Monday marks the 125th anniversary of the Great Vancouver Fire which destroyed the city almost before it was born.
It was a Sunday afternoon, June 13, a hot day with a fairly strong breeze blowing. Work crews were burning slash to the west and south of the small townsite of Gastown. Suddenly a gust of wind picked up some sparks and blew them helter skelter into the adjacent underbrush and remaining stands of timber. Flames shot up and in a matter of minutes fire reached the cluster of wooden buildings that formed the core of the city and devoured them.
"The city did not burn," said eye-witness W.H. Gallagher, "it was consumed by flame; the buildings simply melted before the fiery blast." Residents ran for their lives. "The fire travelled down the wooden sidewalk faster than a man could run," recorded Gallagher. Some people threw themselves into the harbour to escape. One group tore up a wharf and used the planks to build a raft; others took refuge on the sailing ship Robert Kerr which was anchored in the harbour; still others were rescued by Squamish people who paddled over from their villages. Eyewitnesses reported looters breaking into the saloons in search of free booze.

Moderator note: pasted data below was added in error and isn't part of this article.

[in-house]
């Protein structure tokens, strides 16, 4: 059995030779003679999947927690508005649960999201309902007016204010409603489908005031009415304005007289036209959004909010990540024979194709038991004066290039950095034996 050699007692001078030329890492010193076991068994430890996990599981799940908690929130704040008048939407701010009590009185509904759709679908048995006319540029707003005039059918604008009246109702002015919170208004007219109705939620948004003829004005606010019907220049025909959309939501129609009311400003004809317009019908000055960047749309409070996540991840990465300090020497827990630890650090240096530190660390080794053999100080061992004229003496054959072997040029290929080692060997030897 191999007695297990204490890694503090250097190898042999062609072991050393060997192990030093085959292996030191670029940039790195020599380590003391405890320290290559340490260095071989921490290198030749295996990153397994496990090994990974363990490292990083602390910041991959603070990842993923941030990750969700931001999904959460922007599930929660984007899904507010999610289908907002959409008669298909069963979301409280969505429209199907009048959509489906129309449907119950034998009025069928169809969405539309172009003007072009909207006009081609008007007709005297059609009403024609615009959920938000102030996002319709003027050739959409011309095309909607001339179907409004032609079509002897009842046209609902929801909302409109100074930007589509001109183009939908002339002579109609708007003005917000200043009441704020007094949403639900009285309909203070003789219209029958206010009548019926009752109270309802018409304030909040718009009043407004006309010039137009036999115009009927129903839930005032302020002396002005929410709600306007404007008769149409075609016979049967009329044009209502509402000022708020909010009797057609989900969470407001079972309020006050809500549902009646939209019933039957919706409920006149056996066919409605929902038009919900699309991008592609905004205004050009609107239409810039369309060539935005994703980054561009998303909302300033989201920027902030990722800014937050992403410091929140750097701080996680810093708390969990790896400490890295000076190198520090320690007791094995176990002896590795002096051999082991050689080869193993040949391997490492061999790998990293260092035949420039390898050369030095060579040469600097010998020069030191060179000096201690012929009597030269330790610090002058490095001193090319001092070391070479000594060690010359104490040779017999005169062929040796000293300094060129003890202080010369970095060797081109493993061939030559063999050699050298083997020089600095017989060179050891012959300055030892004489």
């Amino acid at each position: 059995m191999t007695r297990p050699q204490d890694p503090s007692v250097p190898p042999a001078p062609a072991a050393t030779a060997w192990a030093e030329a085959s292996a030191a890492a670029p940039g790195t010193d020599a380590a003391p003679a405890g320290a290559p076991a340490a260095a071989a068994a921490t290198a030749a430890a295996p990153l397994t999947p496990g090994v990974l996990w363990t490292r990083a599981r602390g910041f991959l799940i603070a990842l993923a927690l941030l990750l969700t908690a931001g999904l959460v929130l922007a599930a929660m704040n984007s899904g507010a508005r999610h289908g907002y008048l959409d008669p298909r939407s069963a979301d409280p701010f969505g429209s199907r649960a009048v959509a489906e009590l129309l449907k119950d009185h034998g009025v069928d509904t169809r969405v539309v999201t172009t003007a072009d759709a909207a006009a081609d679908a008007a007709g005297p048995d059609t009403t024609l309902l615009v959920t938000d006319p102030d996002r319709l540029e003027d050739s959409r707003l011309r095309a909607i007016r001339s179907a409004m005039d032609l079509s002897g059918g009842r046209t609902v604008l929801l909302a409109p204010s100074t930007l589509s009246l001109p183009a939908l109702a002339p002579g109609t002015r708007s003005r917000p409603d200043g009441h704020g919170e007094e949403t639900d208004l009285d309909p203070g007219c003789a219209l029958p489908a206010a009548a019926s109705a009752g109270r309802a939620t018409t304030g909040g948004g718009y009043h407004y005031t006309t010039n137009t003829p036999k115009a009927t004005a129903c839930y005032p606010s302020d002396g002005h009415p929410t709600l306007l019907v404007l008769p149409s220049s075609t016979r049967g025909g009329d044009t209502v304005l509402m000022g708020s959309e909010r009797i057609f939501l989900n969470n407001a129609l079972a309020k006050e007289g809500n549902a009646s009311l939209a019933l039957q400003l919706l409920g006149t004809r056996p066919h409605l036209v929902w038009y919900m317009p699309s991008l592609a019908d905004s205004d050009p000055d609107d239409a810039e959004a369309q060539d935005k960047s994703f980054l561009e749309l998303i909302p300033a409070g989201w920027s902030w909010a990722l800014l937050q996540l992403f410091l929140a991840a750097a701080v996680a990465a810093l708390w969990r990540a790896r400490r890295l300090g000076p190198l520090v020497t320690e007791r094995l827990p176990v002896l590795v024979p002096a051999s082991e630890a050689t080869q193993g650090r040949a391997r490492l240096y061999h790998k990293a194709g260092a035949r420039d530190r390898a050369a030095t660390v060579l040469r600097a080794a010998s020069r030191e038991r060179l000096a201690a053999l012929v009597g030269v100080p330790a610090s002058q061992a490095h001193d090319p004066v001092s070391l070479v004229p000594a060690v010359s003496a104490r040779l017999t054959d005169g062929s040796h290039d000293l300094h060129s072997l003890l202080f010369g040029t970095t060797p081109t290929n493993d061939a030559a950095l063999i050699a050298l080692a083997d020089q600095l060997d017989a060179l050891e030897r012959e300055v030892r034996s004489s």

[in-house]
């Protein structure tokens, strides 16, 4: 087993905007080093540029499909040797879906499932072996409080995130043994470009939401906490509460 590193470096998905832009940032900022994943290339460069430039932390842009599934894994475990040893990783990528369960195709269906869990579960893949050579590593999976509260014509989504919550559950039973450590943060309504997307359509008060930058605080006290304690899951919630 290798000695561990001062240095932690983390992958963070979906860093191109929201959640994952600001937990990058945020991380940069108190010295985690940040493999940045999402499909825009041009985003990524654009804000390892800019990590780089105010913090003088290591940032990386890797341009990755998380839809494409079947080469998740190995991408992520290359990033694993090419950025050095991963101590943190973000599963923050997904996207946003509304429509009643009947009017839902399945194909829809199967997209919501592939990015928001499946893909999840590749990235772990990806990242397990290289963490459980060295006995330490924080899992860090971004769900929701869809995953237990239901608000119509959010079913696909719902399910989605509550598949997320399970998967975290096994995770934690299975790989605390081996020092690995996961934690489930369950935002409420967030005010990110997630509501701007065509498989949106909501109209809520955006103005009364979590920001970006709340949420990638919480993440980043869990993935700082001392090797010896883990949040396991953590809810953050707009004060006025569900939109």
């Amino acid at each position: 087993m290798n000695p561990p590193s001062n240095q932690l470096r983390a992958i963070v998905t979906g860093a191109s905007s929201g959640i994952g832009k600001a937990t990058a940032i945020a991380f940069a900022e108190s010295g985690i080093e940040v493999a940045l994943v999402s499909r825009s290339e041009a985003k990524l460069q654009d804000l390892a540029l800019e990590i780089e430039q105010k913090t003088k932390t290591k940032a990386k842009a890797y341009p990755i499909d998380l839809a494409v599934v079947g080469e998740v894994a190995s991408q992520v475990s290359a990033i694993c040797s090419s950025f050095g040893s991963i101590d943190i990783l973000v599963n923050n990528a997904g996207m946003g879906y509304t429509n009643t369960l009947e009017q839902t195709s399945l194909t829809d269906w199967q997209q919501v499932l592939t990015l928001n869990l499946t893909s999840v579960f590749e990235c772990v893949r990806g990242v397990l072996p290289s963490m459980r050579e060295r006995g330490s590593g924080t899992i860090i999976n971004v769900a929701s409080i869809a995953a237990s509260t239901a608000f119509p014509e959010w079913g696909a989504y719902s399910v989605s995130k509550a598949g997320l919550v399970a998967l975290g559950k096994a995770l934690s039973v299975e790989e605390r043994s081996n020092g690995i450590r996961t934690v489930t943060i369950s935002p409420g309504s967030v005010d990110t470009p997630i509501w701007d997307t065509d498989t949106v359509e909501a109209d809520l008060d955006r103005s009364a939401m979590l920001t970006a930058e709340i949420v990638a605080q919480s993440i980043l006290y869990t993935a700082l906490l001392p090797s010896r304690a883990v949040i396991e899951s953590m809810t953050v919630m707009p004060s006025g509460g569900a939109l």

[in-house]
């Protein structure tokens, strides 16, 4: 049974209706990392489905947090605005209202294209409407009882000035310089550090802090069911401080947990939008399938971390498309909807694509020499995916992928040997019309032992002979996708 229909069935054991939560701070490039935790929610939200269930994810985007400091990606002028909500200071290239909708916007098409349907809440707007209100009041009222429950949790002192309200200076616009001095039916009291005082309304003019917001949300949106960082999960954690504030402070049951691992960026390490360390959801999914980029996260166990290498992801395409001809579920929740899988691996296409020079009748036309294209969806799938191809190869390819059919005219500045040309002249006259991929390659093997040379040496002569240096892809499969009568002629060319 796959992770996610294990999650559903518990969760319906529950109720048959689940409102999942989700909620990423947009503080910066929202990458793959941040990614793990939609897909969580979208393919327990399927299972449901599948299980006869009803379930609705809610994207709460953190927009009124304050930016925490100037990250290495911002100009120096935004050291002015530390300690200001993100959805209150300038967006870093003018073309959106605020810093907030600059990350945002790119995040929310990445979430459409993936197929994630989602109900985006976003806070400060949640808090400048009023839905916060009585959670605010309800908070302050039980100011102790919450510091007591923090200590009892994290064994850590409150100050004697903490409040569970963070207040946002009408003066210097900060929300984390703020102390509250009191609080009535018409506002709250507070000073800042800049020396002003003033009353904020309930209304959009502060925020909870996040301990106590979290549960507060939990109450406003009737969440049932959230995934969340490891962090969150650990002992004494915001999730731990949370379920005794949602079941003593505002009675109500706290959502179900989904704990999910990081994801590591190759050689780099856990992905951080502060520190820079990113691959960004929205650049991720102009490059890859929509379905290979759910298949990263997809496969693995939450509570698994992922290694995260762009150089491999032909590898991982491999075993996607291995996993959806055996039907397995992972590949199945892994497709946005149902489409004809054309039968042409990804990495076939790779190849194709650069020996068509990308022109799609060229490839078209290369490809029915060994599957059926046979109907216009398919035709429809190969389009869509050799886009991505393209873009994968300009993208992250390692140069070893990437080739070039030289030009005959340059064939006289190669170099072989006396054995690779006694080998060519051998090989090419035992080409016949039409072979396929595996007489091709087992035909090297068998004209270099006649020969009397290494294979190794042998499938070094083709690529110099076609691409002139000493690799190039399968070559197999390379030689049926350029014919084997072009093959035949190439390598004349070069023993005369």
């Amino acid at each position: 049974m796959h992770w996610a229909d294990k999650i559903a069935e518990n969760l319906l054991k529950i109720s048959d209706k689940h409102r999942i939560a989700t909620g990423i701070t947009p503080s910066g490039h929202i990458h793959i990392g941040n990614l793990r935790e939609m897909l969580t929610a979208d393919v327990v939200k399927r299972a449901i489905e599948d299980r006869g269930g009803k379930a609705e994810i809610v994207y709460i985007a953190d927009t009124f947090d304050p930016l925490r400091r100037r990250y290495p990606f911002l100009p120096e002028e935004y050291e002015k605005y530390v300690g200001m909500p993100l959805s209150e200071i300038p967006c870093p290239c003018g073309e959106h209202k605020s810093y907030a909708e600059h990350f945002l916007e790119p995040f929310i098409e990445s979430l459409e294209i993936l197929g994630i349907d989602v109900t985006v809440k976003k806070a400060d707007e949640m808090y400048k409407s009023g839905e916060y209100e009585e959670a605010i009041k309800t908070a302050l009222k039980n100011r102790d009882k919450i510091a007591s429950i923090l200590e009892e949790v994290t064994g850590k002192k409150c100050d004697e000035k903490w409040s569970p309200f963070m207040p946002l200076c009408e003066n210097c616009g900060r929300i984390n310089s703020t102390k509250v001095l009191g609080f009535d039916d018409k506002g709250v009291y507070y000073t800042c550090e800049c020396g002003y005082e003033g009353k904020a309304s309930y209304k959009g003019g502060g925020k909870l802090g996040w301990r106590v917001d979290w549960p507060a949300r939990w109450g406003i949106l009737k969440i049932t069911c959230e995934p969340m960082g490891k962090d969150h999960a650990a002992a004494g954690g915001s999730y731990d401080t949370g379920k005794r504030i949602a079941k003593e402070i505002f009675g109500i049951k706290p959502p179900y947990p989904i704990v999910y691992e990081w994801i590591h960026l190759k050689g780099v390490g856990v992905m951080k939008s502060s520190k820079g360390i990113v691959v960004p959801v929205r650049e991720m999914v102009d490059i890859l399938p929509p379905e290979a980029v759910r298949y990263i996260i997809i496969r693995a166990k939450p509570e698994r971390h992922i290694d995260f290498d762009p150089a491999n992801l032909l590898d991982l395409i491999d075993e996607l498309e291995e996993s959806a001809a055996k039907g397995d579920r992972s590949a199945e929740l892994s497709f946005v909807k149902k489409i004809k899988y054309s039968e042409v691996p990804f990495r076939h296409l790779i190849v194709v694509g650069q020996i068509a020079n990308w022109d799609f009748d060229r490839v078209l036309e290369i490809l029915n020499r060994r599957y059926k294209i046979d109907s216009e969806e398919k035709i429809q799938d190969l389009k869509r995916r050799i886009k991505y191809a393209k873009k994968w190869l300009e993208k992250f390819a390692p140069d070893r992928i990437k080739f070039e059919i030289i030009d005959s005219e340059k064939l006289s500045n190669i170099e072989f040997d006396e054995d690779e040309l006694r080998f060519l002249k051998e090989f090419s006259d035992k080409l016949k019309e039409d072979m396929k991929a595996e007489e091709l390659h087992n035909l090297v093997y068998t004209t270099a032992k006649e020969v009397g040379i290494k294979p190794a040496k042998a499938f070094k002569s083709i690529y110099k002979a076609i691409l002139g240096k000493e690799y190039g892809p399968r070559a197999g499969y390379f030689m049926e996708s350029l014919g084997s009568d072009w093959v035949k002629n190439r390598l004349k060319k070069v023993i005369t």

In less than a hour the wind dropped and the flames faded, leaving 3,000 people homeless. More than 20 people died in the fire, among them a mother and child whose bodies were discovered in a well where they had taken shelter, then suffocated as the fire passed over them, sucking all the oxygen out of the air. When evening came, Gallagher described "a mass of glimmering lights in the darkness of the night, smouldering embers and smoke. The city had been swept clean..."
Yet before dawn the city began to rise from the ashes. By three o'clock in the morning horse-drawn wagons were delivering lumber from New Westminster to begin rebuilding. The next day the sounds of hammer and saw indicated that a new Vancouver was on the rise.